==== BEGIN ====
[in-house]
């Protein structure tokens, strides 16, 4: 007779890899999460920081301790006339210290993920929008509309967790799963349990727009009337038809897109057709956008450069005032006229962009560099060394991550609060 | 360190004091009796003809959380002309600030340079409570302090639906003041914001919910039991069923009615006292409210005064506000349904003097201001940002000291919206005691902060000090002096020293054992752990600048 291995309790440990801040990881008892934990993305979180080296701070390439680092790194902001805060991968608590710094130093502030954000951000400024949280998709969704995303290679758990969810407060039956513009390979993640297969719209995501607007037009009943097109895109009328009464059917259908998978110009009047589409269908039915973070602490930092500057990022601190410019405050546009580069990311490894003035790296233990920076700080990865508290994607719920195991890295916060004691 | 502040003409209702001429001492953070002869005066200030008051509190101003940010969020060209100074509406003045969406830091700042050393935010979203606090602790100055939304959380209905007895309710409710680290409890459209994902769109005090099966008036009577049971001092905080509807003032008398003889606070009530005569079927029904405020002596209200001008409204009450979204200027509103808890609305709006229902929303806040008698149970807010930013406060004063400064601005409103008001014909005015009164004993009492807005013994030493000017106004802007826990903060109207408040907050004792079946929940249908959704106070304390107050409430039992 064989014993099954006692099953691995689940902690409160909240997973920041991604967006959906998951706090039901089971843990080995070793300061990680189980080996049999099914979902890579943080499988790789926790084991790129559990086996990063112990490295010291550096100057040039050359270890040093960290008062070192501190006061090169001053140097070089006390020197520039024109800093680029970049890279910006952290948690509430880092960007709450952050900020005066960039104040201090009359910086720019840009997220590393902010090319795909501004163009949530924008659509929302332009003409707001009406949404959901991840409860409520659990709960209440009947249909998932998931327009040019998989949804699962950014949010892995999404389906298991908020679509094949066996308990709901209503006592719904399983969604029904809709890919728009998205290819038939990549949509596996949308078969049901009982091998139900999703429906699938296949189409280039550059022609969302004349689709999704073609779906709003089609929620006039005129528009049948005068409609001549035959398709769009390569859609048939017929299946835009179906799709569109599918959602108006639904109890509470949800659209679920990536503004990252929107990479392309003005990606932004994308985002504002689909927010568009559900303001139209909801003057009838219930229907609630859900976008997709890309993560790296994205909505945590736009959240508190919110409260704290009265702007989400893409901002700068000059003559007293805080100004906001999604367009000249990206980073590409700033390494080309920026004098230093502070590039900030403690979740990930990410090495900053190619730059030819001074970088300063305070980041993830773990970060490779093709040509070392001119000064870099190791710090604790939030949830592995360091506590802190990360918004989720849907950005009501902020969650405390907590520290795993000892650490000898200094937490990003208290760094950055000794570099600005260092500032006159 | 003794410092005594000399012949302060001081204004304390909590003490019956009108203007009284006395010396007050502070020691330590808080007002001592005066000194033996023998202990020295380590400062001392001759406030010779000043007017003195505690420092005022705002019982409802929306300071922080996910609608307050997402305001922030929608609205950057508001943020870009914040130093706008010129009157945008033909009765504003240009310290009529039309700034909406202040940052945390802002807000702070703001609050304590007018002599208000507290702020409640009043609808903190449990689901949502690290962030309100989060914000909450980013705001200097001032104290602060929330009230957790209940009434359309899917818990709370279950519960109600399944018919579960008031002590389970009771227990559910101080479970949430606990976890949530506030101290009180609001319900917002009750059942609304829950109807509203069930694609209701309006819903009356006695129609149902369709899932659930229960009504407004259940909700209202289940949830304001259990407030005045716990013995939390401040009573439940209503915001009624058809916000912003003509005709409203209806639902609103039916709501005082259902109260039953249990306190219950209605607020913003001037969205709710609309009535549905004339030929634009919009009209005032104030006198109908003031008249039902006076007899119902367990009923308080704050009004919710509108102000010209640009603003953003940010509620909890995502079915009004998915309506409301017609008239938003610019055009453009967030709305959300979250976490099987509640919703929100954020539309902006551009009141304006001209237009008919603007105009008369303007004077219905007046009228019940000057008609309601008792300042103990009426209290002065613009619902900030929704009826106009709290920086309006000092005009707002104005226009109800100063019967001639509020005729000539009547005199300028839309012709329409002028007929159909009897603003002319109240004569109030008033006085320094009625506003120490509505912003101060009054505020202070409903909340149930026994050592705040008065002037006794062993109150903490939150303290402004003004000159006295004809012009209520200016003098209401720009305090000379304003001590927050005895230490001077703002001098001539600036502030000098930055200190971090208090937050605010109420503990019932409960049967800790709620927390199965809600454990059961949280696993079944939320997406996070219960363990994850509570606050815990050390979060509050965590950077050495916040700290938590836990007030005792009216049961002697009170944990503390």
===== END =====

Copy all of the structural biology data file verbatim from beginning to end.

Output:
[in-house]
């Protein structure tokens, strides 16, 4: 007779890899999460920081301790006339210290993920929008509309967790799963349990727009009337038809897109057709956008450069005032006229962009560099060394991550609060 | 360190004091009796003809959380002309600030340079409570302090639906003041914001919910039991069923009615006292409210005064506000349904003097201001940002000291919206005691902060000090002096020293054992752990600048 291995309790440990801040990881008892934990993305979180080296701070390439680092790194902001805060991968608590710094130093502030954000951000400024949280998709969704995303290679758990969810407060039956513009390979993640297969719209995501607007037009009943097109895109009328009464059917259908998978110009009047589409269908039915973070602490930092500057990022601190410019405050546009580069990311490894003035790296233990920076700080990865508290994607719920195991890295916060004691 | 502040003409209702001429001492953070002869005066200030008051509190101003940010969020060209100074509406003045969406830091700042050393935010979203606090602790100055939304959380209905007895309710409710680290409890459209994902769109005090099966008036009577049971001092905080509807003032008398003889606070009530005569079927029904405020002596209200001008409204009450979204200027509103808890609305709006229902929303806040008698149970807010930013406060004063400064601005409103008001014909005015009164004993009492807005013994030493000017106004802007826990903060109207408040907050004792079946929940249908959704106070304390107050409430039992 064989014993099954006692099953691995689940902690409160909240997973920041991604967006959906998951706090039901089971843990080995070793300061990680189980080996049999099914979902890579943080499988790789926790084991790129559990086996990063112990490295010291550096100057040039050359270890040093960290008062070192501190006061090169001053140097070089006390020197520039024109800093680029970049890279910006952290948690509430880092960007709450952050900020005066960039104040201090009359910086720019840009997220590393902010090319795909501004163009949530924008659509929302332009003409707001009406949404959901991840409860409520659990709960209440009947249909998932998931327009040019998989949804699962950014949010892995999404389906298991908020679509094949066996308990709901209503006592719904399983969604029904809709890919728009998205290819038939990549949509596996949308078969049901009982091998139900999703429906699938296949189409280039550059022609969302004349689709999704073609779906709003089609929620006039005129528009049948005068409609001549035959398709769009390569859609048939017929299946835009179906799709569109599918959602108006639904109890509470949800659209679920990536503004990252929107990479392309003005990606932004994308985002504002689909927010568009559900303001139209909801003057009838219930229907609630859900976008997709890309993560790296994205909505945590736009959240508190919110409260704290009265702007989400893409901002700068000059003559007293805080100004906001999604367009000249990206980073590409700033390494080309920026004098230093502070590039900030403690979740990930990410090495900053190619730059030819001074970088300063305070980041993830773990970060490779093709040509070392001119000064870099190791710090604790939030949830592995360091506590802190990360918004989720849907950005009501902020969650405390907590520290795993000892650490000898200094937490990003208290760094950055000794570099600005260092500032006159 | 003794410092005594000399012949302060001081204004304390909590003490019956009108203007009284006395010396007050502070020691330590808080007002001592005066000194033996023998202990020295380590400062001392001759406030010779000043007017003195505690420092005022705002019982409802929306300071922080996910609608307050997402305001922030929608609205950057508001943020870009914040130093706008010129009157945008033909009765504003240009310290009529039309700034909406202040940052945390802002807000702070703001609050304590007018002599208000507290702020409640009043609808903190449990689901949502690290962030309100989060914000909450980013705001200097001032104290602060929330009230957790209940009434359309899917818990709370279950519960109600399944018919579960008031002590389970009771227990559910101080479970949430606990976890949530506030101290009180609001319900917002009750059942609304829950109807509203069930694609209701309006819903009356006695129609149902369709899932659930229960009504407004259940909700209202289940949830304001259990407030005045716990013995939390401040009573439940209503915001009624058809916000912003003509005709409203209806639902609103039916709501005082259902109260039953249990306190219950209605607020913003001037969205709710609309009535549905004339030929634009919009009209005032104030006198109908003031008249039902006076007899119902367990009923308080704050009004919710509108102000010209640009603003953003940010509620909890995502079915009004998915309506409301017609008239938003610019055009453009967030709305959300979250976490099987509640919703929100954020539309902006551009009141304006001209237009008919603007105009008369303007004077219905007046009228019940000057008609309601008792300042103990009426209290002065613009619902900030929704009826106009709290920086309006000092005009707002104005226009109800100063019967001639509020005729000539009547005199300028839309012709329409002028007929159909009897603003002319109240004569109030008033006085320094009625506003120490509505912003101060009054505020202070409903909340149930026994050592705040008065002037006794062993109150903490939150303290402004003004000159006295004809012009209520200016003098209401720009305090000379304003001590927050005895230490001077703002001098001539600036502030000098930055200190971090208090937050605010109420503990019932409960049967800790709620927390199965809600454990059961949280696993079944939320997406996070219960363990994850509570606050815990050390979060509050965590950077050495916040700290938590836990007030005792009216049961002697009170944990503390």